7Our leadership style serves to guide every thought and action employed with students each day, and the choice of leadership style will greatly determine our success or failure in the school setting.
8Leadership Style Determines Classroom and School Climate “I have come to the frightening conclusion,I am the decisive element in the classroom.It is my personal approach that creates the climate.It is my daily mood that makes the weather.As a teacher I possess tremendous power to make a child’s life miserable or joyous.I can be a tool of torture or an instrument of inspiration.I can humiliate or humor, hurt or heal.In all situations, it is my response that decide whether a crisisWill be escalated or de-escalated, and a child humanized or de-humanized.”Between Teacher and ChildHaim G. Ginott ( )Teacher, child psychologist and psychotherapist
9If School success is all about relationships If School success is all about relationships... and leadership style controls thoughts and actions of leaders… then What leadership style is best at building relationships?
11What is Servant leadership? Laub took servant leadership beyond a simple definition of leadership style when he stated, “Servant leadership is more than a style of leadership. It is a different way of thinking about the purpose of leadership, the true role of a leader, and the potential of those being led.” Laub also stated, “Servant leadership is an understanding and practice of leadership that places the good of those led over the self-interest of the leader.”Laub, J. A. (1999). Assessing the servant organization: Development of the servant organizational leadership assessment (sola) instrument. Dissertation Abstracts International, 60 (02), 308A. (UMI No )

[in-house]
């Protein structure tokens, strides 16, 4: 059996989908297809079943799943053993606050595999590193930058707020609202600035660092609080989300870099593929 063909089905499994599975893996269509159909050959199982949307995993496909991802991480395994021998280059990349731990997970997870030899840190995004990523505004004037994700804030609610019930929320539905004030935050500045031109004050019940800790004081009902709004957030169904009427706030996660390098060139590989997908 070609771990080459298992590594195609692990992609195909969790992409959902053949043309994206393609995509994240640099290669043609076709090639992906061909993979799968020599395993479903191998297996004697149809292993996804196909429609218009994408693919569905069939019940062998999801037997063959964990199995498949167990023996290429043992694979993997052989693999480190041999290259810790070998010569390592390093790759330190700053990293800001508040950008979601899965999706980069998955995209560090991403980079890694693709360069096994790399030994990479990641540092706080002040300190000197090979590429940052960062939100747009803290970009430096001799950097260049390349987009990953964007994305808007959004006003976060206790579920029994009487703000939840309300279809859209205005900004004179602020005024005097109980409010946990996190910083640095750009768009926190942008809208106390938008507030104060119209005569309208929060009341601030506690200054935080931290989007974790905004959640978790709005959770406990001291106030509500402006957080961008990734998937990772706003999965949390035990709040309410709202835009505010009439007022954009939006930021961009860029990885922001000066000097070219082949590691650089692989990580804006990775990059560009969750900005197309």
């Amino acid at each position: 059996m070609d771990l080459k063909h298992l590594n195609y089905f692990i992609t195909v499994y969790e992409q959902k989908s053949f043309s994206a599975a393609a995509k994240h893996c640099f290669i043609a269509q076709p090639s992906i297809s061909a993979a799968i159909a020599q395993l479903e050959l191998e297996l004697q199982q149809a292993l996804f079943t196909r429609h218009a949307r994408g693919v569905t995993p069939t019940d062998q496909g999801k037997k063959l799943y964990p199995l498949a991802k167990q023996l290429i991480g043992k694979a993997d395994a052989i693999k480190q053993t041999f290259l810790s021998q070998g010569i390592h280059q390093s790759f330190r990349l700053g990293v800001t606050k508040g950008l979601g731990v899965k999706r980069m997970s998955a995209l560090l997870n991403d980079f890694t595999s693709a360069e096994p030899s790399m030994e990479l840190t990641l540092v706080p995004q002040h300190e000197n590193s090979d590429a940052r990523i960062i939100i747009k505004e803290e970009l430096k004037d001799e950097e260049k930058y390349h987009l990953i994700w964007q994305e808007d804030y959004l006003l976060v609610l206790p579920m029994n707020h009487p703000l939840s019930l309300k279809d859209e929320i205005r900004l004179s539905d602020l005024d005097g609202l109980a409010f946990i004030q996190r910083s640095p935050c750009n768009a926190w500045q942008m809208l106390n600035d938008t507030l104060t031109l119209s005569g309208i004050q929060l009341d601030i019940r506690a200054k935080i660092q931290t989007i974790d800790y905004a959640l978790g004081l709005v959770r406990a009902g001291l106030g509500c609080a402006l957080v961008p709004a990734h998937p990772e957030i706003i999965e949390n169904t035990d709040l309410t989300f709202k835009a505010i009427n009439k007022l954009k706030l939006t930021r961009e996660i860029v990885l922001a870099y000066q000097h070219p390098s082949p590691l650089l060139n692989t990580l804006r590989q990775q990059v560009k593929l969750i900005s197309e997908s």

12"Service brings us joy…In service, we discover profound happiness." Margaret J. Wheatley"Spirituality in Turbulent Times: Leadership Dilemmas Can Only Be Answered Through Spiritual and Philosophical Traditions"School Administrator, Sept. 2002